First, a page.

Tweets on Trial: Law enforcement subpoenas Twitter account
Twitter, Inc. was recently named a witness in filings made by the Criminal Court of the City of New York, and the man behind the tweets supposes the trend will only continue.
“When I saw an email from Twitter Legal in my inbox, I figured it was spam,” Malcolm Harris tells Reuters. He found out last month that the Criminal Court of the City of New York had sent a subpoena to Twitter headquarters with a demand for them to deliver “any and all user information, including email address, as well as any and all tweets” that were related to an account Harris had registered with the microblogging site.
“Twitter had attached the subpoena, and there was my handle, called by the County of New York to testify against me, the person it represents,” Harris writes.
The request called for information limited to a brief window in late 2011 and it didn’t’ take Harris long to figure out what the city was getting at.
“My tweets were being called to testify against their creator because on Oct. 1 of last year I was one of more than 700 people arrested on the Brooklyn Bridge as part of an Occupy Wall Street action,” acknowledges Harris.
The event in question would become a turning point for the Occupy Wall Street movement, which began only weeks earlier down the road in Lower Manhattan. Although authorities in New York and across the US have since used every trick in the book to break the movement — from banning demonstrations in NYC’s Zuccotti Square where it started to pulverizing protesters in downtown Washington, DC with the aid of National Parks Service patrol equipped with batons and riot shields — it continues to swell.
One reason for the still-resonating movement, most occupiers will tell you, is the Internet. It aided in the Arab Spring uprisings and was shut down by Middle Eastern government then as an attempt to crush protesters’ power to spread instructions, information and warnings to others. The US stepped up and condemned the censorship at the time. As Twitter and other forms of online communication prove to be crucial domestically, Harris and his peers are concerned that authorities in America are on the road to ravaging what’s left of the free-flow of information that it not only synonymous with democracy, but tied to the same movements that the US endorsed only last year.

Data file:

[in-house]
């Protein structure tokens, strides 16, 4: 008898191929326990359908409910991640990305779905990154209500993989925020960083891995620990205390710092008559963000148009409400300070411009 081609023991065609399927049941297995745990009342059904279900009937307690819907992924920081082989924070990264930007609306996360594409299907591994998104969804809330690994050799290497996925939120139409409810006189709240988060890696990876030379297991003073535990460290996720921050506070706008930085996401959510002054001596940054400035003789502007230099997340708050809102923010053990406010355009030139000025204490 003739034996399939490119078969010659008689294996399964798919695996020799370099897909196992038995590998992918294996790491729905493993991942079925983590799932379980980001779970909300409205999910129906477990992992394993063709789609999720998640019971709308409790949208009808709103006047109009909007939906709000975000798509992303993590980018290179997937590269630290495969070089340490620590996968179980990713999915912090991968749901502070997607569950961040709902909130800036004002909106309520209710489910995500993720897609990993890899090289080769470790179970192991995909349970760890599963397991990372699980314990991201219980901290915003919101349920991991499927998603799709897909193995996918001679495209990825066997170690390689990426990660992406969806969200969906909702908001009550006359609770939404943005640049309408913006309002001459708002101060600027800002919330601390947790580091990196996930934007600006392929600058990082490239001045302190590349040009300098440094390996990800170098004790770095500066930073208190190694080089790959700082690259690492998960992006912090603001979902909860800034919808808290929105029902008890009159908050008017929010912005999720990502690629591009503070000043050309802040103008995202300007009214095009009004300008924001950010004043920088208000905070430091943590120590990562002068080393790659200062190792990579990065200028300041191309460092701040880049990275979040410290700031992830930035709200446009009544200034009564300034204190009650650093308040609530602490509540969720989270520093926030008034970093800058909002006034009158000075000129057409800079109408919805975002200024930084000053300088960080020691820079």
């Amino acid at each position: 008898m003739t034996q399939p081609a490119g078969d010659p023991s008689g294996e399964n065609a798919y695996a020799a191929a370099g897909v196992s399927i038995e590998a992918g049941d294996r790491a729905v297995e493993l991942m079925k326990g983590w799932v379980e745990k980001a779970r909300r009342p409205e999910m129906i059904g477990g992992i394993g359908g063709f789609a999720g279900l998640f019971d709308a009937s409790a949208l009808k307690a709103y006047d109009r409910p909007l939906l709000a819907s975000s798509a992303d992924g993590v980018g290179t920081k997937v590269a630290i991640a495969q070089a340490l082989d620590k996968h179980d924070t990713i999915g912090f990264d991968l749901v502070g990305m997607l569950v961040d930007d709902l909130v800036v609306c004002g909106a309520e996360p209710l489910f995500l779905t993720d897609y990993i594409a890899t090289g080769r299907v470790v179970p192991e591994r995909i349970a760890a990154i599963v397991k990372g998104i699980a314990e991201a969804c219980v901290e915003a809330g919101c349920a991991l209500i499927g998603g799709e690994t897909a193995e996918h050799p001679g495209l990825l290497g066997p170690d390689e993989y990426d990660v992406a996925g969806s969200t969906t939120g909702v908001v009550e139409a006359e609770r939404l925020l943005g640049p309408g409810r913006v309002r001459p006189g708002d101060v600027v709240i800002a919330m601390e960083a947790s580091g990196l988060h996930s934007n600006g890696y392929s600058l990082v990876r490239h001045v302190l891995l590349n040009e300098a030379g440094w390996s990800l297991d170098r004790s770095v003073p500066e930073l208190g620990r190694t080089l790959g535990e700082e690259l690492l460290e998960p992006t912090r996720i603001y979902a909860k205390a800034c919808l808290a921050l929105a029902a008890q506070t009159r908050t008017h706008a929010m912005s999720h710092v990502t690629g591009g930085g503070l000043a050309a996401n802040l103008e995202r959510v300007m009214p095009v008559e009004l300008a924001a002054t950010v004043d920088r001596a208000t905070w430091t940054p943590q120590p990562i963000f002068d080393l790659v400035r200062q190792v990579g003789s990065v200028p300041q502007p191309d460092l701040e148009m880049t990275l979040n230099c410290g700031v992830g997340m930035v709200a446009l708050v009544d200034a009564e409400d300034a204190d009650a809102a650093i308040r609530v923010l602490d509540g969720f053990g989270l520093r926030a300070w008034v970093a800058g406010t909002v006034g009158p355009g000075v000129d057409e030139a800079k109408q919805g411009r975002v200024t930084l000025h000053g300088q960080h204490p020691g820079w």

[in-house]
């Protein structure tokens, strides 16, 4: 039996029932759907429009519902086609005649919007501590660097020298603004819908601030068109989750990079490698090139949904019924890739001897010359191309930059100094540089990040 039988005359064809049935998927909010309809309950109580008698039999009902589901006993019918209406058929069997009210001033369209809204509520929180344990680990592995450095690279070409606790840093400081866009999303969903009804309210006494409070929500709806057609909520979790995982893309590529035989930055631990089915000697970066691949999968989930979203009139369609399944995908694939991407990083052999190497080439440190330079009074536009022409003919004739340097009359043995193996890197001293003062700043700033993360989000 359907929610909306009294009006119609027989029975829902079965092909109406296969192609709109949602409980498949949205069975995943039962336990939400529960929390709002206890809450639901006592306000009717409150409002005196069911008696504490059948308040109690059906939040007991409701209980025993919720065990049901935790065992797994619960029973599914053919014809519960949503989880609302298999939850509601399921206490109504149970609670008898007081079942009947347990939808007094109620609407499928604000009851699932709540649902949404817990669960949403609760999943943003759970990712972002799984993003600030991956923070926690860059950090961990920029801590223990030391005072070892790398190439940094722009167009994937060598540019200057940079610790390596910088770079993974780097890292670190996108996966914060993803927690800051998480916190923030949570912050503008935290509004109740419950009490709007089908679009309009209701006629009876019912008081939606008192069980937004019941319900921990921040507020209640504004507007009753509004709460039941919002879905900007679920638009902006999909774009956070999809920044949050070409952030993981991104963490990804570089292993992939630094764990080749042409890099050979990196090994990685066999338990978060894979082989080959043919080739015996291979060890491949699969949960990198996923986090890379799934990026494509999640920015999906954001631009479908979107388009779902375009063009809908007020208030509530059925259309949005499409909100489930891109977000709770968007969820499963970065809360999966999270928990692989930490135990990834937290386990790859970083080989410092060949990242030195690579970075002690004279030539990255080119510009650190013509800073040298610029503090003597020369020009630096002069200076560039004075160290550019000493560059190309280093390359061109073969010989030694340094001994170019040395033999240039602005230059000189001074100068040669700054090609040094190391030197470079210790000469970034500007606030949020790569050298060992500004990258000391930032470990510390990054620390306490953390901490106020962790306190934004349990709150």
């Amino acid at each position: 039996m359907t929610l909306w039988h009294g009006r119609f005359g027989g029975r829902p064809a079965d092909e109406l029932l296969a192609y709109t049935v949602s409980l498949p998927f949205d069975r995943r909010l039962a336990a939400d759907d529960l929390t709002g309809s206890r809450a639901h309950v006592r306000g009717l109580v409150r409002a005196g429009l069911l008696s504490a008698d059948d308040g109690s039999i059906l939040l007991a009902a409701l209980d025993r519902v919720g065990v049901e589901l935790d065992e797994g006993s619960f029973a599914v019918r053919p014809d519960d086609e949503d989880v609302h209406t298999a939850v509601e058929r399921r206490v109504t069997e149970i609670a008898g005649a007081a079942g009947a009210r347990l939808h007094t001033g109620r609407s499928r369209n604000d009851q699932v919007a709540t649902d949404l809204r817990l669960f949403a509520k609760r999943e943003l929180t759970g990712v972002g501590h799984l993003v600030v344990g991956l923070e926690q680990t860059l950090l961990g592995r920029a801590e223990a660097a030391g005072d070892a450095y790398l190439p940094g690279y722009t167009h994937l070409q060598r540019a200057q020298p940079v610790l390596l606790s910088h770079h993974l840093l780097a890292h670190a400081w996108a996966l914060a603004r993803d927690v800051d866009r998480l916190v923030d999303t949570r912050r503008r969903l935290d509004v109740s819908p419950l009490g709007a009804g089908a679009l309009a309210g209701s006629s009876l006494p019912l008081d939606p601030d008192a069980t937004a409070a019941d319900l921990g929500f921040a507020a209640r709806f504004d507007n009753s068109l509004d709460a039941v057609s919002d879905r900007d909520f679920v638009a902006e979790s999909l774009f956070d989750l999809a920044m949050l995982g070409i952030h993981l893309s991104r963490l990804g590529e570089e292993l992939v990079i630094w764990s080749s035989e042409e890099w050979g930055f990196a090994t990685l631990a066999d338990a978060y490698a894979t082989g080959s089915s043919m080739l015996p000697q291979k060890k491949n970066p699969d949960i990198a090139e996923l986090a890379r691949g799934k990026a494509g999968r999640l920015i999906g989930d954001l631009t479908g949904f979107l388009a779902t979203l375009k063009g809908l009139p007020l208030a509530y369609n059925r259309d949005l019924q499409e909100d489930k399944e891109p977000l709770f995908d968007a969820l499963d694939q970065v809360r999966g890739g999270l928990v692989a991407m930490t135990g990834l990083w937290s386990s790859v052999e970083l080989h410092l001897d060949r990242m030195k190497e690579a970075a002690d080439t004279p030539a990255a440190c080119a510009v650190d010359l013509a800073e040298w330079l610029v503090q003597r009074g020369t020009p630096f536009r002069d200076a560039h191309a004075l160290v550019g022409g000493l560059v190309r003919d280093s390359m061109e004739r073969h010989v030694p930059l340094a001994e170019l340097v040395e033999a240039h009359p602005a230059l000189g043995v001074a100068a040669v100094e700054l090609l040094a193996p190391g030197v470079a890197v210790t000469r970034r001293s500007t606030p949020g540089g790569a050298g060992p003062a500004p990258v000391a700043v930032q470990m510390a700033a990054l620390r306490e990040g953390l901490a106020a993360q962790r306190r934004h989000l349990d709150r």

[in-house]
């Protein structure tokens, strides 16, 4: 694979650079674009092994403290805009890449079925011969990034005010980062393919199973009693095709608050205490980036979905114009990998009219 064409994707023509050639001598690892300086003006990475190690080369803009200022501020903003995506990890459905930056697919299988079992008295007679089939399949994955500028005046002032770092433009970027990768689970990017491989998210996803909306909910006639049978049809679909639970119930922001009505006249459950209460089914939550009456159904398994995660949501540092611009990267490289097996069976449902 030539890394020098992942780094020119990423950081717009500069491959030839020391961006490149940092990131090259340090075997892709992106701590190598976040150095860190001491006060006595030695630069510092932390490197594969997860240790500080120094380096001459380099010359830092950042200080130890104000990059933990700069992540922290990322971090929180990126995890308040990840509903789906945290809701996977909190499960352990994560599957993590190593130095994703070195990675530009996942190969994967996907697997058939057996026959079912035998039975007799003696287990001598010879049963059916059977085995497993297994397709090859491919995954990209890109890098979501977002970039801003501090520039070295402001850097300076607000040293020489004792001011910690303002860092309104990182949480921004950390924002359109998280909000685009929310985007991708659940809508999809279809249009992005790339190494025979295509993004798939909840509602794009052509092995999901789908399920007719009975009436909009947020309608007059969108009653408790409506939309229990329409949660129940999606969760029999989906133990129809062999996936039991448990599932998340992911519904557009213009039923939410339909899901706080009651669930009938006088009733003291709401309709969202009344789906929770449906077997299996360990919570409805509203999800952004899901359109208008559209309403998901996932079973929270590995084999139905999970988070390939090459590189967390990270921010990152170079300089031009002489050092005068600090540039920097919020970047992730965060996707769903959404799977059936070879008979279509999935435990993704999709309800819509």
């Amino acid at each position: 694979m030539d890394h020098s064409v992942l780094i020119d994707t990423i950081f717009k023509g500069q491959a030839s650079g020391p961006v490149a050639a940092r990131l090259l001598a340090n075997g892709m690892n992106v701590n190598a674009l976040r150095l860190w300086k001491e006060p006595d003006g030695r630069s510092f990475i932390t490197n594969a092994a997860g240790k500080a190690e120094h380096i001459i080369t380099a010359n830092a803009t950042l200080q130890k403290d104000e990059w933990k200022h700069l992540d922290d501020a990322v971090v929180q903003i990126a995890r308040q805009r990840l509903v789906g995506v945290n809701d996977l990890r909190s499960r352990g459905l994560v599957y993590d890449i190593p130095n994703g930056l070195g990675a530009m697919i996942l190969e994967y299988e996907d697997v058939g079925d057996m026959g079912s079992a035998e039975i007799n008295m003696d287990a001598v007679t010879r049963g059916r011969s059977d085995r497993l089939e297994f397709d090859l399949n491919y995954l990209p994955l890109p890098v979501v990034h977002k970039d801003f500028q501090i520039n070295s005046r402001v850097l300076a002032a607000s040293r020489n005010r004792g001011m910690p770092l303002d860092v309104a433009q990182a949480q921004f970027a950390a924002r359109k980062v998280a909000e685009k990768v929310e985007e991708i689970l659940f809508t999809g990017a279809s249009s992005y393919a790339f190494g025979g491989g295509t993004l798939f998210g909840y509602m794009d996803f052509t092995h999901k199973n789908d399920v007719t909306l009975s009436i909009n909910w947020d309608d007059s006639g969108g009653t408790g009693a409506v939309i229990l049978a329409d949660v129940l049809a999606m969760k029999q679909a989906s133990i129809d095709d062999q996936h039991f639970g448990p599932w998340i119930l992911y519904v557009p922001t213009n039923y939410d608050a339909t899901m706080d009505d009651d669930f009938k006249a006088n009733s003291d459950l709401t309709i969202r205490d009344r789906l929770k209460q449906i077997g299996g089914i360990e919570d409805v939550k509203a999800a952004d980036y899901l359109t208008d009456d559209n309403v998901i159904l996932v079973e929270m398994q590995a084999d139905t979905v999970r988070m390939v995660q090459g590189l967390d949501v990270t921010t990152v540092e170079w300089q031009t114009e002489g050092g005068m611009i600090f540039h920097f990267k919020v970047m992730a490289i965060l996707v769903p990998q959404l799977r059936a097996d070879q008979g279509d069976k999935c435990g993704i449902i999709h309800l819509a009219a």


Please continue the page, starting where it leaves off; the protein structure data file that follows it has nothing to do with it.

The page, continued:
“Reports from Cairo to London to New York show that social media have served an important, sometimes vital, role in helping demonstrators keep safe and organize effectively,” says Harris. “That’s why the State Department intervened in Iran in 2009, and that’s why the District Attorney’s office is requesting my records now.”
Twitter never had to tell Harris that the long arm of the law was interested in the little log of tweets sent from his account. The District Attorney’s office had actually included a gag request which, because it was non-binding, the social networking site overlooked. They came clean with Harris who in turn acquired an attorney. Harris remains not all that perturbed over the incident and, given his statement to Reuters, eerily unconcerned over the events thus far. What does cause concern, it would seem, is how the United States is allowing law enforcement to question not just how its citizens engage in legitimate democratic and constitutionally-allowed demonstrations, but how authorities appear angry at how the World Wide Web is encouraging such activity.
Harris says he plead not guilty to the charges the NYPD delivered on him from October 1. He was cuffed, detained and dished a charge of disorderly conduct. Even before Twitter involved themselves in the legal battle, Harris fought the charges, “not because I didn’t block traffic, but because I believe the march across the bridge was a constitutionally protected form of political speech.”
Now, Harris says, the District Attorney’s office wants to see if his Twitter handle was involved in any 140-character messages that suggest he would indeed have engaged in something deemed disorderly.
Twitter users, to the establishment, is spawning an army of revolutionaries that are making manifestos from, literally, the palm of their hands.
Harris notes that hacktivists with Anonymous have taken his side and come to the aid of a select few of others who have become subject to similar inquisitions as of late. Additionally, he acknowledges, the National Lawyers Guild, the Electronic Frontiers Foundation and the American Civil Liberties Union have all lent assistance to varying affects.